This disclosure relates generally to multi-processor communication systems and methods. The systems and methods allow a source processor to obtain speculative data fills from one or more processors in response to a speculative source request. The source processor can employ one or more speculative fills or copies of the requested data to continue instruction execution, until the coherent signal is returned. A coherent copy of the data can be requested through a system source request. Once the coherent copy is returned, the source can continue execution if the speculative fill is the same as the coherent fill or backup and re-execute instructions if the speculative fill is different from the coherent fill. The systems and methods can be employed in multi-processor system utilizing a cache coherency protocol. The coherent signal can be part of or work in cooperation with the cache coherency protocol.
The processors 12-14 and memory 16 define nodes in the system that can communicate with each other via requests and corresponding responses through a system interconnect 18. The system interconnect 18 can be implemented as a switch fabric or a hierarchical switch. Also associated with the system 10 can be one or more other nodes, indicated schematically at 20. The other nodes 20 can correspond to one or more other multi-processor systems connected to the system interconnect 18, such as through an appropriate interconnect interface (not shown).
Each of the processors 12-14 includes at least one corresponding cache 22 and 24. For purposes of brevity, each of the respective caches 22-24 are depicted as unitary memory devices, although they may include a plurality of memory devices or different cache levels. Each of the caches 22-24 contains a plurality of cache lines. Each cache line has an associated address that identifies corresponding data stored in the line. The cache lines can also include information identifying the state of the data for the respective lines.
The system thus employs the caches 22-24 and the memory 16 to store blocks of data, referred to herein as “memory blocks” or “data fills”. A memory block or data fill can occupy part of a memory line, an entire memory line or span across multiple lines. For purposes of simplicity of explanation, however, it will be assumed that a “memory block” occupies a single “memory line” in memory or a “cache line” in a cache. Additionally, a given memory block can be stored in a cache line of one or more caches as well as in a memory line of the memory 16.
The system 10 implements a cache coherency protocol to manage the sharing of memory blocks so as to guarantee coherency of data. The cache coherency protocol of the system 10 utilizes a plurality of states to identify the state of each memory block stored in a respective cache line and the memory 16. The cache coherency protocol establishes rules for transitioning between states, such as if data is read from or written to memory 16 or one of the caches 22-24. The system 10 can utilize any of a number of suitable cache coherency protocols, including a broadcast based protocol, a directory based protocol, or a null based directory protocol.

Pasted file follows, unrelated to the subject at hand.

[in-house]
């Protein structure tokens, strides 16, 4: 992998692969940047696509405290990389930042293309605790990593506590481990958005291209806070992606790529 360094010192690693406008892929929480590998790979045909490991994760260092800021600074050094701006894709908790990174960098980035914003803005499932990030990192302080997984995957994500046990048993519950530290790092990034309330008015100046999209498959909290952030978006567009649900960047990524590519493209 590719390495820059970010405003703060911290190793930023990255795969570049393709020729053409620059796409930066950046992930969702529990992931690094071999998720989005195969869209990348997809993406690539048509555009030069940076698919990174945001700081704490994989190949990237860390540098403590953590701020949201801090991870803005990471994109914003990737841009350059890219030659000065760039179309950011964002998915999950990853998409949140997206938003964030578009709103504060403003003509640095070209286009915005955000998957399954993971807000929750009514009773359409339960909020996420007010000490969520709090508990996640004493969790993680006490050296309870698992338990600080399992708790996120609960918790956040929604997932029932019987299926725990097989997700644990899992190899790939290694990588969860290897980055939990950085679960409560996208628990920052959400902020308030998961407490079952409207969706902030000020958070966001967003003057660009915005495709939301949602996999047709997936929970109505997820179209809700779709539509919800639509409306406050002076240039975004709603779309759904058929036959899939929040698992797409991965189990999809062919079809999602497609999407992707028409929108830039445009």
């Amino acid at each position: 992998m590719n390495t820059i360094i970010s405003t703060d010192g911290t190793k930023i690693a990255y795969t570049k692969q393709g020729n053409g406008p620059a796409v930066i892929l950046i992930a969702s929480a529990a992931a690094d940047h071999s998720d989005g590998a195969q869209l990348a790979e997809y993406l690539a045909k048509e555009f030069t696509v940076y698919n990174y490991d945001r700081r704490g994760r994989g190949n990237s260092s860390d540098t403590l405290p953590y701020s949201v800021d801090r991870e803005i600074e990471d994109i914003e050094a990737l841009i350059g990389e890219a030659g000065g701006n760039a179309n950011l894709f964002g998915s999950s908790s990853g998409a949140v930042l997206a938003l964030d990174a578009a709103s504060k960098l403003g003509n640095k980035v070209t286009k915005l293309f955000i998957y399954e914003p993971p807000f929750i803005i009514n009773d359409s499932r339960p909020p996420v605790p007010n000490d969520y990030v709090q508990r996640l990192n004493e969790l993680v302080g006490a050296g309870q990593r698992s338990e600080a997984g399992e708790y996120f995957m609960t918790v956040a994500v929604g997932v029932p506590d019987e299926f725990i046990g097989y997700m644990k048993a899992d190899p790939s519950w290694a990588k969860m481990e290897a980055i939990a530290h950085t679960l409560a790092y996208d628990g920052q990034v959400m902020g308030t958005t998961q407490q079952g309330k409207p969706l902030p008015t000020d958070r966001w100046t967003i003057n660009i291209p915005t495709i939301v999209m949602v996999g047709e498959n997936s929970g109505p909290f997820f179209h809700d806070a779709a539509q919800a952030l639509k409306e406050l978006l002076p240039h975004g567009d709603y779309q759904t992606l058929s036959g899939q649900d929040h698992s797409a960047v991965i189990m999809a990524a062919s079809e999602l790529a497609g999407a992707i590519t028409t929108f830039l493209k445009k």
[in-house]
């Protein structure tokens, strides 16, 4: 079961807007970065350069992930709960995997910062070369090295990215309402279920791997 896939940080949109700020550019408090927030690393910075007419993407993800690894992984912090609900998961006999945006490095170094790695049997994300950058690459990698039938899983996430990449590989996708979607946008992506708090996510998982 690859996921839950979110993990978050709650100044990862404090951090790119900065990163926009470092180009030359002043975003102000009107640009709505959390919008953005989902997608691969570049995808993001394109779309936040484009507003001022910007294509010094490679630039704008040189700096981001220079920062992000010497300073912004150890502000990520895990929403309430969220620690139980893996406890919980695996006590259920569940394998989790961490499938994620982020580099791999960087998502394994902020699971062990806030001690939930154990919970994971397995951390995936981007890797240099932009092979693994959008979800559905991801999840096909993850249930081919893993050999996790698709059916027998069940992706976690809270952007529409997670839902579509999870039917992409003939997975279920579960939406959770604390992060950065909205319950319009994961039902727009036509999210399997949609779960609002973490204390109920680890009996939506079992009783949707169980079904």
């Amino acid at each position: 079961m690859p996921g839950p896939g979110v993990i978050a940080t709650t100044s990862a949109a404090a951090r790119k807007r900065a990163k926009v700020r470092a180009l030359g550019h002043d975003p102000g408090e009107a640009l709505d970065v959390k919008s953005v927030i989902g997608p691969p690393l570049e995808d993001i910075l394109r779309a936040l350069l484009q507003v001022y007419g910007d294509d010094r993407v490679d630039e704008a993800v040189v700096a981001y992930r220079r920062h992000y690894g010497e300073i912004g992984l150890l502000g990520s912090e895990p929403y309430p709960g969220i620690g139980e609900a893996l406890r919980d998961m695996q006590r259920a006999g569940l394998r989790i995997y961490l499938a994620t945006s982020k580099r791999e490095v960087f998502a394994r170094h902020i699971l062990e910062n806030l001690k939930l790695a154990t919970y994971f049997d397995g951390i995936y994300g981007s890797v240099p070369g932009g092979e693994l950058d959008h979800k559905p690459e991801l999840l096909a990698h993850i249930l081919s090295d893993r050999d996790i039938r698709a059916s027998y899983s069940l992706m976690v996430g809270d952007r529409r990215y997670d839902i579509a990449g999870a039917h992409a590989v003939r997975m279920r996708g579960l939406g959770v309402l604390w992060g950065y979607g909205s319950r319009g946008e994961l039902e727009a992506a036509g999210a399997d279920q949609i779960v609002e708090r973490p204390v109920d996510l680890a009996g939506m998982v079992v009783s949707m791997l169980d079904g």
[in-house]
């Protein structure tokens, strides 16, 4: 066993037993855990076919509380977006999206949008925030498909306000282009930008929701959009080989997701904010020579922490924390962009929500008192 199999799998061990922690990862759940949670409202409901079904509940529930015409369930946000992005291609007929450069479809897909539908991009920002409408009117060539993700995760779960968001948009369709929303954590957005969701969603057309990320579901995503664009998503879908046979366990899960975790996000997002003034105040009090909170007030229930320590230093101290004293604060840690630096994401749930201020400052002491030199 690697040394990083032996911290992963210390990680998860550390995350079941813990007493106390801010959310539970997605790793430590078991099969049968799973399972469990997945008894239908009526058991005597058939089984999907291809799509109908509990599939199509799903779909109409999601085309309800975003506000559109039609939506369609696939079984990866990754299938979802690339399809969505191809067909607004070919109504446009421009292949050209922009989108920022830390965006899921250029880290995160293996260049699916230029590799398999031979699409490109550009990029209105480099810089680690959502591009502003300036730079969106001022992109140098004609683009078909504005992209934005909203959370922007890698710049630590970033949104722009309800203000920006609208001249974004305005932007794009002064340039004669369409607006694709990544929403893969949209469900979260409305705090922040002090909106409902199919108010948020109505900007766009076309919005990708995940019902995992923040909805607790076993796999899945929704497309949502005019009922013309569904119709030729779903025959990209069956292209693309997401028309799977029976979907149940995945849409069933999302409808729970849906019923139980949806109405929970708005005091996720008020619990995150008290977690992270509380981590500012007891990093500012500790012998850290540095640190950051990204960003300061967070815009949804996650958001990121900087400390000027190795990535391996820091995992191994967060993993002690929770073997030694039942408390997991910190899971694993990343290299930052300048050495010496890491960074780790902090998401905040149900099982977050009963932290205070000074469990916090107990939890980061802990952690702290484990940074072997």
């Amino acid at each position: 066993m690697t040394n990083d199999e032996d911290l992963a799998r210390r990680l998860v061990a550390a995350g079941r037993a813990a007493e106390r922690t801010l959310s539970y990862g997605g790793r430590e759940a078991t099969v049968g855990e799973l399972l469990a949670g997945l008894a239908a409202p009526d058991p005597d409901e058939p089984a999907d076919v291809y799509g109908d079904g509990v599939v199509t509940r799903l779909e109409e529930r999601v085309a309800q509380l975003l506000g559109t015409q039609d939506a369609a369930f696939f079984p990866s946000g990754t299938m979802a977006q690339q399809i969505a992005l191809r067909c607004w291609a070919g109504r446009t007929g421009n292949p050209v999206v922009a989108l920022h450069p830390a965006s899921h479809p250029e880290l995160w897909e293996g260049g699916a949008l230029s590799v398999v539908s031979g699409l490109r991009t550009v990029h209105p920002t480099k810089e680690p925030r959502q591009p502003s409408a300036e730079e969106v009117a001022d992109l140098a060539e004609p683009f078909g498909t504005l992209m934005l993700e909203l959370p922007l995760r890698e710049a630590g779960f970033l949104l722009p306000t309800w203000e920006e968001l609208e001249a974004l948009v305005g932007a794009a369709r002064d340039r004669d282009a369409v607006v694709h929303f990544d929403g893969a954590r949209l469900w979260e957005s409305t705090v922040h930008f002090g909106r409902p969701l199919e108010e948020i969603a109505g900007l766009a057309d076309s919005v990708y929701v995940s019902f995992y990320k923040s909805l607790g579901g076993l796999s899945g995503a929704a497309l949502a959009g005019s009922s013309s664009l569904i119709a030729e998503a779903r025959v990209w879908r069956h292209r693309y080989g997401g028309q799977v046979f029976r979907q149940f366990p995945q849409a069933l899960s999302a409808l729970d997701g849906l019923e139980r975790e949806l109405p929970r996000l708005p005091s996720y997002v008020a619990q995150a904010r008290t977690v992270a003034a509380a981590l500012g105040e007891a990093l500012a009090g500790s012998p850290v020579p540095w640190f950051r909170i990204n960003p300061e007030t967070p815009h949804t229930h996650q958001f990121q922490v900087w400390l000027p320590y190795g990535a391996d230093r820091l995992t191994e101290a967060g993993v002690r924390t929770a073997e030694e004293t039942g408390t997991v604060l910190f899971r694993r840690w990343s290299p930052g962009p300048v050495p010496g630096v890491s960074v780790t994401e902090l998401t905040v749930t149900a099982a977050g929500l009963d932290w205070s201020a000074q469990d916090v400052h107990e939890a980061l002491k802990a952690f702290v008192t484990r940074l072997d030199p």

As used herein, a processor that issues a source request, such as a read or write request, defines a source processor. Other processors and nodes within the system 10 can provide responses to the source request from associated memory structures. For example, when a source processor 12 requires a copy of a given memory block, it typically first requests the memory block from its local, private cache by identifying the address associated with the memory block. If the data is found locally, the memory access is resolved without communication via the system interconnect 18. Where the requested memory block is not found locally, a cache miss is recorded and the source processor 12 can request the memory block from the system 10, including the memory 16. In addition to the request identifying an address associated with the requested memory block, the request usually identifies the type of request or command being issued by the requester.
The source processor can send out two distinct requests to obtain the desired memory block in response to a cache miss. The requests can be sent out sequentially or in parallel. One request is a speculative source request provided to one or more processors associated with the system. For example, a given source processor can have one or more associated target processors that receive the speculative source request. The targeted processors associated with a given source processor can be predetermined in the design of the system. For example, target processors can be selected to have qualities ensuring low response times for requests from the source processor, such as spatial proximity to the source or desirable bandwidth properties. Alternatively, one or more desirable target processors for each source processor can be provided and dynamically updated by the system through the system interconnect. The speculative source request can also be provided generally to each processor and node in the system.